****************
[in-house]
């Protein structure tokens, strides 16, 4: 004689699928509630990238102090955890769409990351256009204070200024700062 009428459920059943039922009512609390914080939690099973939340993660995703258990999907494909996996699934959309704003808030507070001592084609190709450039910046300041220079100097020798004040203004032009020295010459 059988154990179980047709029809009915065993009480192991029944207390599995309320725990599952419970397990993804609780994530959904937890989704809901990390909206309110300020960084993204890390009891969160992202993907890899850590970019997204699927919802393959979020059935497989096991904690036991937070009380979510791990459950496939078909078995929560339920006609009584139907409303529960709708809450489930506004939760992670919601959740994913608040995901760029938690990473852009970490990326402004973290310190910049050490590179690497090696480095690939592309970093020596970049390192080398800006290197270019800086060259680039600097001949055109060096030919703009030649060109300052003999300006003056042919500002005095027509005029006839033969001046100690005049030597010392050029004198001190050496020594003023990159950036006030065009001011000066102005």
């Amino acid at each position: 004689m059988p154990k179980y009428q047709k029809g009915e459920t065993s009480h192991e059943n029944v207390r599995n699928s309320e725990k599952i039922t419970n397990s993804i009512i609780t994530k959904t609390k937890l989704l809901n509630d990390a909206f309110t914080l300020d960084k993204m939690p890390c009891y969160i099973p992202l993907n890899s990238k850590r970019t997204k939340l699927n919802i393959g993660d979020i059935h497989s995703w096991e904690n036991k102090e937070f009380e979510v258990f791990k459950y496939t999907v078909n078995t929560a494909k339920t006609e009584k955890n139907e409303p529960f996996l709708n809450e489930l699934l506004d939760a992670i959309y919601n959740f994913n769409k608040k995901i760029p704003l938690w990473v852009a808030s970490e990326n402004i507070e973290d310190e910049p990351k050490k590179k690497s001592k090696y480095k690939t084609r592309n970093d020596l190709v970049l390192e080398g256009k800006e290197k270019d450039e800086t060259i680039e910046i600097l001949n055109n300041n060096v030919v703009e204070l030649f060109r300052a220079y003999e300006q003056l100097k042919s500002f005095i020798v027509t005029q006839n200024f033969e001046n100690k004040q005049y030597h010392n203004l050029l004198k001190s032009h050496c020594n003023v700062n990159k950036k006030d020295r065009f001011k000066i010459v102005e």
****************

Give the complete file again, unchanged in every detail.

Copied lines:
[in-house]
């Protein structure tokens, strides 16, 4: 004689699928509630990238102090955890769409990351256009204070200024700062 009428459920059943039922009512609390914080939690099973939340993660995703258990999907494909996996699934959309704003808030507070001592084609190709450039910046300041220079100097020798004040203004032009020295010459 059988154990179980047709029809009915065993009480192991029944207390599995309320725990599952419970397990993804609780994530959904937890989704809901990390909206309110300020960084993204890390009891969160992202993907890899850590970019997204699927919802393959979020059935497989096991904690036991937070009380979510791990459950496939078909078995929560339920006609009584139907409303529960709708809450489930506004939760992670919601959740994913608040995901760029938690990473852009970490990326402004973290310190910049050490590179690497090696480095690939592309970093020596970049390192080398800006290197270019800086060259680039600097001949055109060096030919703009030649060109300052003999300006003056042919500002005095027509005029006839033969001046100690005049030597010392050029004198001190050496020594003023990159950036006030065009001011000066102005």
């Amino acid at each position: 004689m059988p154990k179980y009428q047709k029809g009915e459920t065993s009480h192991e059943n029944v207390r599995n699928s309320e725990k599952i039922t419970n397990s993804i009512i609780t994530k959904t609390k937890l989704l809901n509630d990390a909206f309110t914080l300020d960084k993204m939690p890390c009891y969160i099973p992202l993907n890899s990238k850590r970019t997204k939340l699927n919802i393959g993660d979020i059935h497989s995703w096991e904690n036991k102090e937070f009380e979510v258990f791990k459950y496939t999907v078909n078995t929560a494909k339920t006609e009584k955890n139907e409303p529960f996996l709708n809450e489930l699934l506004d939760a992670i959309y919601n959740f994913n769409k608040k995901i760029p704003l938690w990473v852009a808030s970490e990326n402004i507070e973290d310190e910049p990351k050490k590179k690497s001592k090696y480095k690939t084609r592309n970093d020596l190709v970049l390192e080398g256009k800006e290197k270019d450039e800086t060259i680039e910046i600097l001949n055109n300041n060096v030919v703009e204070l030649f060109r300052a220079y003999e300006q003056l100097k042919s500002f005095i020798v027509t005029q006839n200024f033969e001046n100690k004040q005049y030597h010392n203004l050029l004198k001190s032009h050496c020594n003023v700062n990159k950036k006030d020295r065009f001011k000066i010459v102005e």